I doubt I agreed with a single one of her policy positions–if I did, I never encountered it–but I admired her madly anyway. She was an early political role model to me, at a time when American girls were presented with precious few roles for women in politics besides “wife” whose job was to dispense adoring looks–or oddballs who, wonderful as though they were, struck one more like maiden aunts than mothers. Thatcher established (for me) that one could run a country and still give out her own adoring looks for her beloved husband, Denis, and that he seemed to return in equal adoration.
Robert Caro came to give the Dennis and Brooks Holt Distinguished Lecture last night. That sponsored lecture allows USC to attract distinguished thinkers on politics and the media.
Caro was so charming in every way–an amazing story-teller, with a lovely New York boy accent–and I loved so much of what he said it’s hard to distill.
For one thing, I love how Caro manages to humanize Lyndon Johnson without romanticizing him. Caro has been able to demonstrate why LBJ is so important to the left–and how effective a political genius he was in accomplishing things for people–like rural Texans–that are normally not the beneficiaries of public policy. And just how ruthless he was in doing so.
The second thing I took away was his incredible patience. It doesn’t seem to bother him that, in his 80s now, he may or may not get to the end of his LBJ project before it’s time for him to exit. And he does seem to have another project in mind–but he refused to answer that question when asked because he’s superstitious. I love this–I really don’t like to discuss nascent work, either, which many people rather treat like a weakness. Well, if Robert Caro can do it, I can, too. I don’t like to talk away ideas before I write them.
In addition to his interest in new projects, he admitted last night that he reads Trollope, which made me squeal with delight. I love Trollope, but whenever I am reading these old, long meandering 19th century novels, there is a nagging person inside my head telling me that I am wasting my time, that nothing these novelists have to say matters to the world, and that, at middle-age, I only have so much reading time left. If a guy in his 80s can spend his free time reading Trollope, and his working time working for 8 years on a biography of roughly 3 months of a man’s life, then I can let time go lightly, too.
That’s usually what washed-up pseudo-celebs do when they become unhappy with their (usually entirely deserved) relegation to oblivion.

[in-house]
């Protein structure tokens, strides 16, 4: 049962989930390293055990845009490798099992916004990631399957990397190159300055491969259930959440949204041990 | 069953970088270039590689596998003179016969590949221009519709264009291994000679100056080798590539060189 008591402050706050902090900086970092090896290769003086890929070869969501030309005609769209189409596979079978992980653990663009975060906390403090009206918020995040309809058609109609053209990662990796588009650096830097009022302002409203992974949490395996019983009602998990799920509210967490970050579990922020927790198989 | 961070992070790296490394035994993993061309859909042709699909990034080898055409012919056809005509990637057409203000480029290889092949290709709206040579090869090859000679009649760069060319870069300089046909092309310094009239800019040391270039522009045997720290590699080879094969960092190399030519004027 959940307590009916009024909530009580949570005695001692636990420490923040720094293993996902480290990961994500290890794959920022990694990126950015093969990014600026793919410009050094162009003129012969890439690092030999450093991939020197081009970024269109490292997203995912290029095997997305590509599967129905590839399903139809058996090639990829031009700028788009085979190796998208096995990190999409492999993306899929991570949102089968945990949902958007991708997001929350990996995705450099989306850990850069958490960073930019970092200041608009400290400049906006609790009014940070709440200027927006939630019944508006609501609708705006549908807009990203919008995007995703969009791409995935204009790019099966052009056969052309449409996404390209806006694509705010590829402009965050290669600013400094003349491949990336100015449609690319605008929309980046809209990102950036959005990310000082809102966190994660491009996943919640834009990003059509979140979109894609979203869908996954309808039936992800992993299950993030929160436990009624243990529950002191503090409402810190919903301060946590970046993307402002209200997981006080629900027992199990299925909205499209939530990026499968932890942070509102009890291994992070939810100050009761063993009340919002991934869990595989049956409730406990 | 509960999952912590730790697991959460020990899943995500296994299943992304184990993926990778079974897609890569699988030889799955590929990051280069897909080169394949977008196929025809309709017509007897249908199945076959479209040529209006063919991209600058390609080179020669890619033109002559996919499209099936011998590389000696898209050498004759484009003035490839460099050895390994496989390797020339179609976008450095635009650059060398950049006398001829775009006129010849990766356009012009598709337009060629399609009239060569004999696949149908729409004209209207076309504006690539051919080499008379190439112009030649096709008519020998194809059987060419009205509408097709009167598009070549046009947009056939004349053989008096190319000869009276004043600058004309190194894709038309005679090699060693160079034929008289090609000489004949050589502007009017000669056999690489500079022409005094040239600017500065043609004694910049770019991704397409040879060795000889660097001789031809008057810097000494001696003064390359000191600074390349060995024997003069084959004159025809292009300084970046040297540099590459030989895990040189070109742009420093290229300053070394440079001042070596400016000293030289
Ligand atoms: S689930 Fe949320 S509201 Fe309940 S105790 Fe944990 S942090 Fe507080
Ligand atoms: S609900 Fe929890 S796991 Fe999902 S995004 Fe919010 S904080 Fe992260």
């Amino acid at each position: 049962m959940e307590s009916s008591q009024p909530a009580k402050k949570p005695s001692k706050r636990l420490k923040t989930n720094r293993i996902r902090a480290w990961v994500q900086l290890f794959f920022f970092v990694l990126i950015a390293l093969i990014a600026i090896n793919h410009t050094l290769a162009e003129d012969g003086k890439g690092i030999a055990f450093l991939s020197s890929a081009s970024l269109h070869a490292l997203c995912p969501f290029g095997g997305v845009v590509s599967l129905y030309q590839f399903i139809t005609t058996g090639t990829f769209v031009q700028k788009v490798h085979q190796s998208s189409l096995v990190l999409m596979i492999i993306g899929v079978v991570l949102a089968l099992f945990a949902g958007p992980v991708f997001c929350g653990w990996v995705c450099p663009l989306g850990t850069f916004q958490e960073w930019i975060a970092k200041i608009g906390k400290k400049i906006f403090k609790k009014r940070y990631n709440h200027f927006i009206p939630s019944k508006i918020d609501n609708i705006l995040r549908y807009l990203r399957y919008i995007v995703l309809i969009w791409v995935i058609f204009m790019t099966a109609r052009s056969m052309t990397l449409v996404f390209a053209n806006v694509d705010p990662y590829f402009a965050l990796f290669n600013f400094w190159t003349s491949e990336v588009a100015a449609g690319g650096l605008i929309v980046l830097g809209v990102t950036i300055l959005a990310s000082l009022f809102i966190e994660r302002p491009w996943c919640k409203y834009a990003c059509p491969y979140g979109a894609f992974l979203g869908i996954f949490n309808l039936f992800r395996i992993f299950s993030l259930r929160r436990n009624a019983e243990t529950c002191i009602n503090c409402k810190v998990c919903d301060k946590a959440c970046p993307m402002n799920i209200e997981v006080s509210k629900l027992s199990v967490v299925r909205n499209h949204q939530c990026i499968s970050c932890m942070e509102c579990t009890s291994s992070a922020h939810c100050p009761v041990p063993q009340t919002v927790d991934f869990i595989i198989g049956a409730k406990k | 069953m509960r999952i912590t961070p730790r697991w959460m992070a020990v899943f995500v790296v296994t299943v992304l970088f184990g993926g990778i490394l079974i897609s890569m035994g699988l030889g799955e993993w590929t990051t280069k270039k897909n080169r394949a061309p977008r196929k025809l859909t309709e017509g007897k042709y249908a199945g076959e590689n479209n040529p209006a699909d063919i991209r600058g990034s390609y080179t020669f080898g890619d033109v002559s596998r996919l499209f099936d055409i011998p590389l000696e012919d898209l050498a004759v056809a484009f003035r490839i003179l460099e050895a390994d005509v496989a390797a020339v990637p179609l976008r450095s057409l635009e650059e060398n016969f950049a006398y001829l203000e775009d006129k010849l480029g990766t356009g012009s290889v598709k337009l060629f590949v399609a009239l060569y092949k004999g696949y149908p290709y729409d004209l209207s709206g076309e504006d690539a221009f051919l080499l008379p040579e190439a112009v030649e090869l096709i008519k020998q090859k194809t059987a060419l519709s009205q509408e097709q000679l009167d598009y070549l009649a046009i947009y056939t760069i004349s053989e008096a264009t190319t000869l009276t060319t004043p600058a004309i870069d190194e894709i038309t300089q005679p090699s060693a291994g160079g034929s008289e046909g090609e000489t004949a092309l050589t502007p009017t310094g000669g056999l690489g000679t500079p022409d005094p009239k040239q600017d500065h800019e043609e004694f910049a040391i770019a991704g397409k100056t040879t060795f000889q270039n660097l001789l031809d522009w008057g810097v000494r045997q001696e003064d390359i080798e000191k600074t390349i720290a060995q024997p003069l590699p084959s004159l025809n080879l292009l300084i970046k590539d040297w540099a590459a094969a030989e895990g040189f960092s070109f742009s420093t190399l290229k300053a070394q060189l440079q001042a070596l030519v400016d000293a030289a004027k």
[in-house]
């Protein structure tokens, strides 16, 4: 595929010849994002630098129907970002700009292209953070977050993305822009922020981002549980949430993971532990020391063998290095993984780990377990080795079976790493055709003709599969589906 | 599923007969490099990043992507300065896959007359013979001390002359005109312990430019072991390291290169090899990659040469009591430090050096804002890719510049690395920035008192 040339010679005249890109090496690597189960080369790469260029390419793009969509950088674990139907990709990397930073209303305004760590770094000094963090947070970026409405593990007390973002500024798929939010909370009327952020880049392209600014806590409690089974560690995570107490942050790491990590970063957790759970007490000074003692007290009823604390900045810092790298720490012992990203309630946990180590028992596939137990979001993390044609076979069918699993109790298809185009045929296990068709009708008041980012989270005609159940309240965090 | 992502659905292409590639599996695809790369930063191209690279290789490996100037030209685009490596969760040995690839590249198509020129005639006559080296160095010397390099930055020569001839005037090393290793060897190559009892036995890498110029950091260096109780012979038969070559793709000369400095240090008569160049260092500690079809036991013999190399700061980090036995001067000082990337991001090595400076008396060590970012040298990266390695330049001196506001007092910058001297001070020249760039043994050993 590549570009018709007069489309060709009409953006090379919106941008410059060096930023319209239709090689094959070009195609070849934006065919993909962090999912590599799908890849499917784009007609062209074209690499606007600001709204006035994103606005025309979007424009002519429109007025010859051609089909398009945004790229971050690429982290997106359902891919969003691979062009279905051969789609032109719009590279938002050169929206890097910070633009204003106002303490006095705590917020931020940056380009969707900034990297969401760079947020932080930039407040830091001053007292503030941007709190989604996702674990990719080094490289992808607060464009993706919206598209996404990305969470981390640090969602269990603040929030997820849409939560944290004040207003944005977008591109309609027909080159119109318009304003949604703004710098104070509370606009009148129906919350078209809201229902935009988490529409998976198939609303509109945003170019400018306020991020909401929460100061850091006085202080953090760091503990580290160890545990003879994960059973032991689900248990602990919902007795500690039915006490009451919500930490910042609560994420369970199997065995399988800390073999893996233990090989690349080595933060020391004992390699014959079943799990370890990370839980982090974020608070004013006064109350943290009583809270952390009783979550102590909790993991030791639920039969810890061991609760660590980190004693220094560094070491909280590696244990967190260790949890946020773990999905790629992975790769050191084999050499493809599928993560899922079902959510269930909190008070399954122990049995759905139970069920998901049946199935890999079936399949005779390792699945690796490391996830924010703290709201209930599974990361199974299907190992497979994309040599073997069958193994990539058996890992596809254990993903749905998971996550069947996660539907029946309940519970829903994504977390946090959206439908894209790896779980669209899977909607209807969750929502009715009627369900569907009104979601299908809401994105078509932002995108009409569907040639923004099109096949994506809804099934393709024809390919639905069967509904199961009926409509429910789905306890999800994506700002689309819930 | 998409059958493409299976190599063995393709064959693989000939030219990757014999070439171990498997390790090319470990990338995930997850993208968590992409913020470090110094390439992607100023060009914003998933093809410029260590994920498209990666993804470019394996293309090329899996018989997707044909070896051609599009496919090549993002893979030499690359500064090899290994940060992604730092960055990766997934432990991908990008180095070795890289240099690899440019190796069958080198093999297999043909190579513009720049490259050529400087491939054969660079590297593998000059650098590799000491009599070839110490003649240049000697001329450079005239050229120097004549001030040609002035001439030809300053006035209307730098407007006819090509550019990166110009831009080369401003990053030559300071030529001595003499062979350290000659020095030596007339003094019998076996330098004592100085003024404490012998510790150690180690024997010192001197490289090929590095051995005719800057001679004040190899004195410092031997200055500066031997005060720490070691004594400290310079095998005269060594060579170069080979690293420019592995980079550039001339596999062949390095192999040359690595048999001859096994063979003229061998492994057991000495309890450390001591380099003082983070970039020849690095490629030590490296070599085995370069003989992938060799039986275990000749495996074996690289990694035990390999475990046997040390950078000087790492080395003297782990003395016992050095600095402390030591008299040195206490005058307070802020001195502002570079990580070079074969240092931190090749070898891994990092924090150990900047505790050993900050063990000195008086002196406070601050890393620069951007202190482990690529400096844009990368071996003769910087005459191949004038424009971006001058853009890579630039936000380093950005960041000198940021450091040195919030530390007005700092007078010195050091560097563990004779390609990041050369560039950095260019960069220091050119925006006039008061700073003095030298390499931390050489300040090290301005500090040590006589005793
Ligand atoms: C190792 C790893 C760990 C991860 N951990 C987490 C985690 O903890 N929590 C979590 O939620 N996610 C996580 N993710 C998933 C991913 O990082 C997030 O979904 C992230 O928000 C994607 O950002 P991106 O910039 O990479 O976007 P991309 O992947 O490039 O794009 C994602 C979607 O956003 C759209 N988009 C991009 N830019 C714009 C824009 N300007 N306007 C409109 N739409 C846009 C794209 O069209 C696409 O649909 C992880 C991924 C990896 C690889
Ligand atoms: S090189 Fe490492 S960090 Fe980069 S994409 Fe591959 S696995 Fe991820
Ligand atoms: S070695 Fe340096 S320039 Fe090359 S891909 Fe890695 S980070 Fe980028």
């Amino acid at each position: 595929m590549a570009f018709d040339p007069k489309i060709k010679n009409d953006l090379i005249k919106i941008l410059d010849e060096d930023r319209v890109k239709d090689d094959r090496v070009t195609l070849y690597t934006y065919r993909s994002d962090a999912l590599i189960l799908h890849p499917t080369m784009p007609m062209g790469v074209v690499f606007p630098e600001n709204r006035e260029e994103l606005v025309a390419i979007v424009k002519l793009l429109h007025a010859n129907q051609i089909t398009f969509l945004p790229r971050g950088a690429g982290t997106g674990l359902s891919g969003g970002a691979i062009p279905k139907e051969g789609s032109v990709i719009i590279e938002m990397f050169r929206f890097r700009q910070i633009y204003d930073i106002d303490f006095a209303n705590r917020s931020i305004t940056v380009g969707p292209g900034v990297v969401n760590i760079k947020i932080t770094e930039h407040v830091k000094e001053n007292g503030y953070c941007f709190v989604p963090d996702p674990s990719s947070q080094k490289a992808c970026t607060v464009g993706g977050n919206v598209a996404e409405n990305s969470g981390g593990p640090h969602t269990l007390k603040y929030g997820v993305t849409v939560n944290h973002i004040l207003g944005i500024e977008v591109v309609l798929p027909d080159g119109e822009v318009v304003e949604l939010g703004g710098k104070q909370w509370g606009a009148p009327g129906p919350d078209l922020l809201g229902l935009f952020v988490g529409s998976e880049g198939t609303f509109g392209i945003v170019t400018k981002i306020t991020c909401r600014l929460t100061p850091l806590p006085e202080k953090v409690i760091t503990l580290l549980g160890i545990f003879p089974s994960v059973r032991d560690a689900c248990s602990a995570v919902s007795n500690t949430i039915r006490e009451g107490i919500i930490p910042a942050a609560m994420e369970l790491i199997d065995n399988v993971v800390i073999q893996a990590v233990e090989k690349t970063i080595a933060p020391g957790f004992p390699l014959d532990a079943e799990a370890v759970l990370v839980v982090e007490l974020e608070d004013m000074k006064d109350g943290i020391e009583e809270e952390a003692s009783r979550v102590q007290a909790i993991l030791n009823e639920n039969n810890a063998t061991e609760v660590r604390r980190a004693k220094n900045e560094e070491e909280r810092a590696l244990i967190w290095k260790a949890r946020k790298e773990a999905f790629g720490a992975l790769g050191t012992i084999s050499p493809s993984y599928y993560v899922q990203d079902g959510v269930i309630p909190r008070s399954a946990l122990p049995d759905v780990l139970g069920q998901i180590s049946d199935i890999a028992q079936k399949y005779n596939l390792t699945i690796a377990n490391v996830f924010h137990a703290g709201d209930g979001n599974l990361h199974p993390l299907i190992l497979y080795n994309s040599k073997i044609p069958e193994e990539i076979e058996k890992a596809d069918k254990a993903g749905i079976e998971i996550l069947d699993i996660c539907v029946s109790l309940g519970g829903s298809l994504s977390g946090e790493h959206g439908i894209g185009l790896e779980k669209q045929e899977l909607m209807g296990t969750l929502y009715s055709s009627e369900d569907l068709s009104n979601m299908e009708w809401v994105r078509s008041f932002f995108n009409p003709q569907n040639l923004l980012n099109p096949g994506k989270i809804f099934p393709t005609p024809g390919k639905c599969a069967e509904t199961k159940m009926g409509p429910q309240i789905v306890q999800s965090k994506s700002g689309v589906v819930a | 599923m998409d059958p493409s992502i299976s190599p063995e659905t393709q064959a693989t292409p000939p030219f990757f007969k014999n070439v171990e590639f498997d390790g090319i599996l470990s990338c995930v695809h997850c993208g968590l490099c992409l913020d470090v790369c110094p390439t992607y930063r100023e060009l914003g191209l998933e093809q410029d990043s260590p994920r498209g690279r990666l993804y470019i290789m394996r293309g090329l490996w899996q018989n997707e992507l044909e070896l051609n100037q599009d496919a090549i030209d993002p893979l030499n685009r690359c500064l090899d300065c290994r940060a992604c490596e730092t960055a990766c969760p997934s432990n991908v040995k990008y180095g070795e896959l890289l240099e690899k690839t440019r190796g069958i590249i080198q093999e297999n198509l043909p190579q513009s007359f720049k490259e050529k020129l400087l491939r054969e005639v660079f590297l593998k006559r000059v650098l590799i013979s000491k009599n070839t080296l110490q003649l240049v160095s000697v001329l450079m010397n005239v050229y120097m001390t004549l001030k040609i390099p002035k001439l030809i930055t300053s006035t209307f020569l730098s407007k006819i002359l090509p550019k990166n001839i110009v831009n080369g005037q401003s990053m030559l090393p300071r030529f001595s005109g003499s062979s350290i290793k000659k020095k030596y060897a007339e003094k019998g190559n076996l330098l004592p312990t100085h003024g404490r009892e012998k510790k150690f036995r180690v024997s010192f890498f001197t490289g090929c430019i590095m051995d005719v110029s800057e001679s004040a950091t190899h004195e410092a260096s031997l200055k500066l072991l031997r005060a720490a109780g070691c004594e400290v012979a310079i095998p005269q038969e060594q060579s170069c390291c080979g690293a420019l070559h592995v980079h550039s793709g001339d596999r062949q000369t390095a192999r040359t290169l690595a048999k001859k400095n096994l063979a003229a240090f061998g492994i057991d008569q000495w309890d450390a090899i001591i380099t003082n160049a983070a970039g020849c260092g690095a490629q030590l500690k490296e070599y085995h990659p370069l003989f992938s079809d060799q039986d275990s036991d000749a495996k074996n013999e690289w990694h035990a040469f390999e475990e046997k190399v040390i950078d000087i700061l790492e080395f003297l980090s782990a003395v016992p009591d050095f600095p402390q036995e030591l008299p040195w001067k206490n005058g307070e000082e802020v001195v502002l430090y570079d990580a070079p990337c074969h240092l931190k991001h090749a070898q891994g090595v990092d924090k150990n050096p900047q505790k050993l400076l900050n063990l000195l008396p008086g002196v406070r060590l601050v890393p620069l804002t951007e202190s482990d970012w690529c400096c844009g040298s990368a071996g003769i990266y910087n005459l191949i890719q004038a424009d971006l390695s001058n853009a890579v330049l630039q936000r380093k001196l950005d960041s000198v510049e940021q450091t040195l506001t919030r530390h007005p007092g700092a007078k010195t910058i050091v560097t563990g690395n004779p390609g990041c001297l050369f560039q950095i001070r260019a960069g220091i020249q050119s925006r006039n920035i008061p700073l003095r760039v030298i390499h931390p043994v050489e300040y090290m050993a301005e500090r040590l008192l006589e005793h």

It’s really hard to even write this post because there really is nothing about Ann Coulter that doesn’t disgust me–I like my conservative commentary with actual content in it, which is why I am a regular reader of material from Cato and NR.
She’s just a fame monger, and I’m not sure why anybody pays attention to her except that she’s blonde and says mean things, routinely, like somehow being snotty equals being hard-hitting and being common equals being populist. It was boring and predictable 10 years ago when Rush Limbaugh and Michael Moore patented it.
Here is a response from Tim Shriver to Coulter’s mean-ass, petty Twitter: I highly approve of Romney’s decision to be kind and gentle to the retard. (during the debate)
Here is the money quote from Shriver:
I thought first of asking whether you meant to describe the President as someone who was bullied as a child by people like you, but rose above it to find a way to succeed in life as many of my fellow Special Olympians have.
And here I was just wondering if Coulter meant “retard” as “person who actually uses reason in debate instead of playground invective.”
Amateur Hour: Stupid versus smart image politics, and is it really that hard to find dirty dishes to wash?
OOoooo yes it’s a new liberal media attack on poor dear TEA party hero Paul Ryan: this story in the WashPo notes that he put his family through a fake photo op at a soup kitchen for reasons that really make little sense to anybody. I see one of his kids writing a Bristol Palin type memoir soonish.
Image politics bites back: who would have thought that, apparently, pictures of you washing clean pans can make you look like a fool when people actually report on what you did. You mean pictures aren’t enough? I guess not.
The comments on the story are, as always, dumb: Ooooo doncha ya know, that Ohbummer does the same thing with hugging pizza guys.
Um, no, Obama does not do the same thing. His people are really competent at controlling images. That’s the difference. He doesn’t have to photoshop the hug. Or hire an actor to play a pizza guy to hug or a janitor to fist bump. If something cute or human or inspiring is staged, as they undoubtedly are, they take a picture and circulate it widely. It’s called image politics, and it’s as old as politicians kissing babies.
But they don’t kiss dolls and then try to tell people that it was a real baby with typhus and aren’t they brave for kissing it? Gah! HOW DO YOU MESS UP A PHOTO OP AT A SOUP KITCHEN? Amateur hour.
The millions and scads that Romney has in money should be getting him better staffer than this. Everybody who is a pro in politics knows you don’t ask a volunteer if a candidate can come in. You do actually ask somebody on payroll with a title that has “director” in it, for precisely the reasons outlined here in the WashPo follow up with the charity’s president: many public charities steer clear of endorsing candidates because they know they will lose donations if they appear to be throwing in behind a particular candidate.
We all know this. How can Ryan’s people not know this? How in God’s name could anybody have thought that nobody would talk about a candidate playing with clean dishes for the cameras?
They would have been FINE just talking with volunteers and getting their pictures taken shaking hands and thanking real volunteers. FINE. But no.